The front cover of the March 1912 National Geographic containing the first mention of Angkor
Rummaging around in second-hand bookshops often produces the odd gem, and my own rummaging back in England a few years ago, came up trumps in the form of a couple of National Geographic Magazines with articles focusing on Cambodia. A search of the Nat Geo articles listings also highlighted three other editions worth searching for and with the help of e-Bay, I now have all 5 in my possession. The earliest is the March 1912 edition (Vol XXIII, No 3) with two-thirds of the edition devoted to a story by Jacob E Conner titled The Forgotten Ruins of Indo-China: The Most Profusely and Richly Carved Group of Buildings in the World. It tells of Conner's visit to an Angkor that was only navigable by boat for two months of the year from Saigon and explains in detail what he found, accompanied by 63 illustrations (pictures) and 2 maps. The majority of the photos were lifted from the photographic collections of Dieulefils and Fournereau, two adventurous gentlemen who documented Angkor around that time. This edition of National Geographic helped to being Angkor to the attention of the public at large, especially in America, where the magazine was produced.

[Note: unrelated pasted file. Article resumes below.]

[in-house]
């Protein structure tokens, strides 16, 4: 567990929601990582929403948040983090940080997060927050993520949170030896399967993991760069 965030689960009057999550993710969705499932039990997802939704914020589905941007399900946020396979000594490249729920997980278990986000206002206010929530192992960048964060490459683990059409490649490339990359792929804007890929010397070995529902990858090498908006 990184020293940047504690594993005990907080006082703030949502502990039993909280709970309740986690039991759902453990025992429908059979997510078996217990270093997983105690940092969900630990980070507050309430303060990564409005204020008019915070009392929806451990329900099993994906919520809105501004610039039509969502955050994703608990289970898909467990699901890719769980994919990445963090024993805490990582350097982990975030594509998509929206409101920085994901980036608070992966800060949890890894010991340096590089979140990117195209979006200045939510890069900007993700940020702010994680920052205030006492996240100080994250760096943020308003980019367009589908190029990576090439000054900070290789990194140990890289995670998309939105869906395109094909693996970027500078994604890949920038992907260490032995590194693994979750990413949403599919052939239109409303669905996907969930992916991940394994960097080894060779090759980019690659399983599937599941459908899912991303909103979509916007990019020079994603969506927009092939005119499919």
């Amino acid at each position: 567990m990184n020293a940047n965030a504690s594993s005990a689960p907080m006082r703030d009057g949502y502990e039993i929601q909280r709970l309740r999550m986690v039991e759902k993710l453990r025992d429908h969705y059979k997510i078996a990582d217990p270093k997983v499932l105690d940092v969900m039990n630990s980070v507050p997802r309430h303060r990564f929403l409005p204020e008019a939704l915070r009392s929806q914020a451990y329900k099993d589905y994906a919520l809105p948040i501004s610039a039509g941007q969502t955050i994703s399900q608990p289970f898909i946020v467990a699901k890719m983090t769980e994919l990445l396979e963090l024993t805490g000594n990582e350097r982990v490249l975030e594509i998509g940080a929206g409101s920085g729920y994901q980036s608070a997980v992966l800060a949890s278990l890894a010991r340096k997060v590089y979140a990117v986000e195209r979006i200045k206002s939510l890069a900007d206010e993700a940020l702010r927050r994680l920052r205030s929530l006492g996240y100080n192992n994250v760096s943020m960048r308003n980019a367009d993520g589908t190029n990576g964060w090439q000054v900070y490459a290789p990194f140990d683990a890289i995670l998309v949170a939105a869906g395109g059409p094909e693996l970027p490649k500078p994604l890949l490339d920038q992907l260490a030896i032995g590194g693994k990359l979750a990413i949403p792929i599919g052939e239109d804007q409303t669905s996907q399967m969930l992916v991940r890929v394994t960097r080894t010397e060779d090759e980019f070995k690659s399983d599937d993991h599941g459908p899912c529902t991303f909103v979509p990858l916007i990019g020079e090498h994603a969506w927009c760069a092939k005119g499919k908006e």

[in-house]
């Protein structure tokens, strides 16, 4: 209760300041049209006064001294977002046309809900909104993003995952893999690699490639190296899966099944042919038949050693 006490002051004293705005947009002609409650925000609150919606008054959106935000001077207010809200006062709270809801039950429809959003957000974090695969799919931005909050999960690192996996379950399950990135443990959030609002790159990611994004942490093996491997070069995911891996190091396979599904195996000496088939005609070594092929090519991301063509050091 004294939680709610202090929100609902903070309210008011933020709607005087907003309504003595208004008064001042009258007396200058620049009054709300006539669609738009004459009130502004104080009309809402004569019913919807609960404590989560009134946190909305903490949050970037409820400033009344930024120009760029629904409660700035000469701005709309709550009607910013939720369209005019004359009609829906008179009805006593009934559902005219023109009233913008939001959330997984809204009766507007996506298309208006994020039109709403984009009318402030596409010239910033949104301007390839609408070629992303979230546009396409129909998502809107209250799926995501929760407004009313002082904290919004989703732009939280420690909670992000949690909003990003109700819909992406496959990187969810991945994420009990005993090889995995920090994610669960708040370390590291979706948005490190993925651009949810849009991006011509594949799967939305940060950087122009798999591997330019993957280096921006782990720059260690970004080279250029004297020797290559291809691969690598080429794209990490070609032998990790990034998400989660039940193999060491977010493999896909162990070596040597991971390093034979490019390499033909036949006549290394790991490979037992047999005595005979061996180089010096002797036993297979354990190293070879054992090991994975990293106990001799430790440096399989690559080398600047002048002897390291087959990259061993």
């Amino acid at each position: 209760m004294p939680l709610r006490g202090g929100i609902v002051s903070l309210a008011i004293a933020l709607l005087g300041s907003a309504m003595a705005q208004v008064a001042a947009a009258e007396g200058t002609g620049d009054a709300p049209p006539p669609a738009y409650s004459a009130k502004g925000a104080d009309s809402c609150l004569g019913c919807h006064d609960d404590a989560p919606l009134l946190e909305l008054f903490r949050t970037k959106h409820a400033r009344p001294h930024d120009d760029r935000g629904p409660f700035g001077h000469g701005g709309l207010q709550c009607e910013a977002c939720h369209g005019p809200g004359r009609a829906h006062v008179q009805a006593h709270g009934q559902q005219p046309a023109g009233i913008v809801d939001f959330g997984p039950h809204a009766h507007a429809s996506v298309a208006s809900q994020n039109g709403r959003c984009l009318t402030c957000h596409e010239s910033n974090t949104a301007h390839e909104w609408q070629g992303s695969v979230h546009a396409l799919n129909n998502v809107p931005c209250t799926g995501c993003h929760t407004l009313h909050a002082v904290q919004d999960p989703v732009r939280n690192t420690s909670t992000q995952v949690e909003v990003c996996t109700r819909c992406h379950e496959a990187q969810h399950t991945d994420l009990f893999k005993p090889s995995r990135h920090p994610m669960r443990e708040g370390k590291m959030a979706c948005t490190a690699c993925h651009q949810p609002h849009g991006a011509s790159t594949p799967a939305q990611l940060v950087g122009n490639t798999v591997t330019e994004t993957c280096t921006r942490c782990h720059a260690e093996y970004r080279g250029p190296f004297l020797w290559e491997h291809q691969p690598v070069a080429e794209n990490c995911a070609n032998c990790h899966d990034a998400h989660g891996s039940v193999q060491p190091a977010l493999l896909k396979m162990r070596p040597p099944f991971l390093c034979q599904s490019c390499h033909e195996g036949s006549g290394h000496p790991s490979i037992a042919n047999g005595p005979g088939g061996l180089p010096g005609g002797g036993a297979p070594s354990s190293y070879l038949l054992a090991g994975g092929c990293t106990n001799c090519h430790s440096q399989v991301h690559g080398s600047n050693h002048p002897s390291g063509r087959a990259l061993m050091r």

Stairway leading to the central tower of Angkor Wat (Dieulefils)
The 4 other Nat Geo's which any self-respecting Cambodia lover should endeavour to obtain - I would say that because I have mine already - are the following:
September 1928: Vol LIV, No 3. Four Faces of Siva: The Mystery of Angkor by Robert J Casey (with 14 illustrations).
April 1960: Vol 117, No 4. Angkor, Jewel of the Jungle by W Robert Moore & paintings by Maurice Fievet.
May 1982: Vol 161, No 5. The Temples of Angkor by Peter T White & Wilbur E Garrett.
August 2000: The Temples of Angkor by Douglas Preston & photos by Steve McCurry.
One of the few pieces of the ornately carved wooden ceiling from a gallery at Angkor Wat (Fournereau)